Ever since Cabells started in the 1970s, it has sought to shine a light on journals and highlight information needed by academic scholars. Simon Linacre shares today’s news that Cabells has signed a transparency declaration aimed at opening-up peer review and editorial policies.
Cabells is delighted to announce that today it has become just the second institution to sign the Declaration on Transparent Editorial Policies for Academic Journals. As well as becoming a signatory, Cabells will be working with other supporters to work on improving the transparency for all aspects of editorial policy.
The Declaration was formed last year by the participants of the meeting “IT Tools in Academic Publishing: between Expectations and Challenges”, held at Leiden University in The Netherlands on 5-6 July. The aim was to promote greater openness in peer review and editorial procedures, and those individuals signing up were from publishers such as Elsevier, IOP and Brill, institutions such as Tilburg and Paris Descartes Universities, and industry operators PubPeer and Origin Editorial.
At the heart of the Declaration there are four clear publication phases where Cabells believes greater transparency will benefit authors and editors, as well as the scholarly publishing environment as a whole. These are:
- Submission: Journals and publishers explain editorial governance, including the precise composition of the editorial board, the scope of the journal, the applicable ethics policies, and the use of journal metrics, including rejection rates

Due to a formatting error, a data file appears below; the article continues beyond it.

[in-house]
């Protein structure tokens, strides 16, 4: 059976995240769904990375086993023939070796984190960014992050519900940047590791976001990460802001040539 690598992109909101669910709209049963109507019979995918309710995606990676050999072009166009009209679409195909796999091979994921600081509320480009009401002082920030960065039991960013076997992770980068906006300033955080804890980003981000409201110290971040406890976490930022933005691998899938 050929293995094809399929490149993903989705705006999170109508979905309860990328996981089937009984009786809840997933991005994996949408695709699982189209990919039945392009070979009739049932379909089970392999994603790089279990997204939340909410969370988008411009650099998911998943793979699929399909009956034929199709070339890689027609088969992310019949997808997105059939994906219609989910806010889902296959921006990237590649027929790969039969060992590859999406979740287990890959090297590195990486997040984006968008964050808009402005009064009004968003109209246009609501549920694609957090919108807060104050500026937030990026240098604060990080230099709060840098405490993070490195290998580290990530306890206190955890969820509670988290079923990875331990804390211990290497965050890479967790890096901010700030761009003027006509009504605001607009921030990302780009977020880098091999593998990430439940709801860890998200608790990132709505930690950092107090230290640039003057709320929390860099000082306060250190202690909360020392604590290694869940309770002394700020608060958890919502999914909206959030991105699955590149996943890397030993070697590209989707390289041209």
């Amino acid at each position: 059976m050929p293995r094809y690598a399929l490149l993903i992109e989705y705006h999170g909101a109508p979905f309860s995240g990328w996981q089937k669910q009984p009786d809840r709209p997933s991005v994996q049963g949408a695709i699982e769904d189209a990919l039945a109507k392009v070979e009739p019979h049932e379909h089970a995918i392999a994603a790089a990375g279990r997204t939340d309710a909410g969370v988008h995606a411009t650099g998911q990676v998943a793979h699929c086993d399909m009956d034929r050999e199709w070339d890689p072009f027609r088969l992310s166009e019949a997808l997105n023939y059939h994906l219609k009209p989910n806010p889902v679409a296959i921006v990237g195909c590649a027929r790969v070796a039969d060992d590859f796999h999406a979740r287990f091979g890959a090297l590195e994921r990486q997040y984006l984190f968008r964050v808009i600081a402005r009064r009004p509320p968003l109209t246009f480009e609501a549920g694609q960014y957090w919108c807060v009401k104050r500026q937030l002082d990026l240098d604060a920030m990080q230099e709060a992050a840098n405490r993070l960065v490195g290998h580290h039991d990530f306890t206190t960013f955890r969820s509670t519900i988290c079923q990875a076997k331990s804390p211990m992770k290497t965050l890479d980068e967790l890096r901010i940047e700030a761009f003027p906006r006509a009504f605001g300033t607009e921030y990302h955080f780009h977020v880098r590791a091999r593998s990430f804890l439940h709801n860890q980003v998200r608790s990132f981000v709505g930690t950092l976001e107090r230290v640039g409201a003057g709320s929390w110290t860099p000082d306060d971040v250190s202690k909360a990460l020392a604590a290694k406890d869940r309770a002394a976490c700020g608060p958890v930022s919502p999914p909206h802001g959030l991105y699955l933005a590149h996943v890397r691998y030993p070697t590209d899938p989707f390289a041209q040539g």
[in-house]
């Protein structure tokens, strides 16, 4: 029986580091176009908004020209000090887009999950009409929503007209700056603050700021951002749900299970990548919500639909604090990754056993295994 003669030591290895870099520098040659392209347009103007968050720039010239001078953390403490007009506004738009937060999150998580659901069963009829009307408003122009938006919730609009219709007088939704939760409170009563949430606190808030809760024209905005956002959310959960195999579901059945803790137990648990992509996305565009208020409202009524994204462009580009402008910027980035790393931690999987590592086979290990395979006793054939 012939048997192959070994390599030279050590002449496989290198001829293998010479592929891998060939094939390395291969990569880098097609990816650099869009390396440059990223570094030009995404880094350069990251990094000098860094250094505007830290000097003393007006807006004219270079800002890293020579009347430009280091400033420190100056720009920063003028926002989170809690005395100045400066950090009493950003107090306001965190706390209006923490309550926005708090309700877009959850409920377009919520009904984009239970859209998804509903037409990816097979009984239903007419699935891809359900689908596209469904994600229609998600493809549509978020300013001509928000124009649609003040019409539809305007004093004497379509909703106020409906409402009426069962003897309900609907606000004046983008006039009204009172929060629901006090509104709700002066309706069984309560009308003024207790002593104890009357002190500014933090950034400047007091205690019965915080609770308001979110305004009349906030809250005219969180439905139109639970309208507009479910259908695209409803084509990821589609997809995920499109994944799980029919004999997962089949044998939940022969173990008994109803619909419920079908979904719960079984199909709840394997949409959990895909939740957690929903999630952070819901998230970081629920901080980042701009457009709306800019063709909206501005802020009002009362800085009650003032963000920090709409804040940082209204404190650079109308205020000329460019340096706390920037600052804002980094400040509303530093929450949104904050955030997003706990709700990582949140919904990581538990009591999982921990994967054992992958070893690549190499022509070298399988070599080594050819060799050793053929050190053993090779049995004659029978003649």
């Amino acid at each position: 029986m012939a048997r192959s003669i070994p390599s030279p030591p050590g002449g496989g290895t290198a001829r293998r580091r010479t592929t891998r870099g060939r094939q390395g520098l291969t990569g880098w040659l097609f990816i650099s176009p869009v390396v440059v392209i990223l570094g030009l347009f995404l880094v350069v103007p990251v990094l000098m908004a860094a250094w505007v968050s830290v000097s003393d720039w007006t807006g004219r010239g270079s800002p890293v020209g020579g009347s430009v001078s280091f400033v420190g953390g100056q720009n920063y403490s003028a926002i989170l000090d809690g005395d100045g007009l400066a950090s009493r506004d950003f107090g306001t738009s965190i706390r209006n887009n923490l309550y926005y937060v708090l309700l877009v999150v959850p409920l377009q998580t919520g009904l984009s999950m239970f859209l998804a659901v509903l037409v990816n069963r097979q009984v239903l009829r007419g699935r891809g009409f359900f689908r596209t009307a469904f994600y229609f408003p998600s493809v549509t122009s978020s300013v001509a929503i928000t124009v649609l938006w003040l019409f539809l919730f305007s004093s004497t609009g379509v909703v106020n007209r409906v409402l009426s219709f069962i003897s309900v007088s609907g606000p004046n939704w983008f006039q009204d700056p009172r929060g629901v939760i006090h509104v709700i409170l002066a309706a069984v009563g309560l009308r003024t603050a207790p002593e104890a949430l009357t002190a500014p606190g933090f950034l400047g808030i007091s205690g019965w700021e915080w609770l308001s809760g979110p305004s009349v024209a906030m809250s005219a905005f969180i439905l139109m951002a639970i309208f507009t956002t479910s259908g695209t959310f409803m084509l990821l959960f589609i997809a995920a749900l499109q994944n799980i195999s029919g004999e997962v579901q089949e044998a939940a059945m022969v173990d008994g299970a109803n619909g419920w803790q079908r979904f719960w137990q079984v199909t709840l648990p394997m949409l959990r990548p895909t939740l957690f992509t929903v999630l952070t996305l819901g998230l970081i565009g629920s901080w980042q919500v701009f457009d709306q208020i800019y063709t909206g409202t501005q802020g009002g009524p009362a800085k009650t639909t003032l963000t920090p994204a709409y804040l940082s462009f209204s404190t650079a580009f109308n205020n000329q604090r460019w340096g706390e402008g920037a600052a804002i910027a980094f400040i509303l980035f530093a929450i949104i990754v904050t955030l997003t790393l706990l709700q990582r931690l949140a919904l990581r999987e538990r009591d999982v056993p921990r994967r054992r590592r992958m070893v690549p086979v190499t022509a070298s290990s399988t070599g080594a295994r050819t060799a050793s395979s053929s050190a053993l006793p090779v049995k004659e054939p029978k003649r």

- Review: Journals and publishers should explain the criteria for article selection (e.g. the relevance of novelty and/or anticipated impact and methodological rigor) and the timing of review in the publication process (e.g. whether registered reports and/or post-publication review are used). They should be clear about the extent to which authors’ and reviewers’ identities will be known (blinding), and to whom review reports will be communicated. They should also specify how reviewers will be selected, instructed, or possibly trained, and explain how digital tools such as similarity scanners and scanners for digital image manipulation will be used and whether any reporting guidelines are applied
- Publication: Journals and publishers should make information about the review process of published articles available on the article-level, by detailing the roles in the review process (e.g. specify how many reviewers were involved and what other people contributed to the final decision), what criteria for acceptance and what digital tools were used
- Post-publication: Journals and publishers should explain the criteria and procedures for corrections, expressions of concern, retractions, or other rectifications or changes to published material.
Going forward, Cabells will be using these tenets as guidance on the decisions it makes for journals it assesses for both its Whitelist and Blacklist products. The Declaration states that making editorial policies more transparent will require a concerted effort by publishers and editors, but this effort will be rewarded by trust in the research community. Cabells believes this is the sincere aim of every responsible publisher and editor, and as such is proud to sign the Declaration as part of its ongoing support for scholarly communications.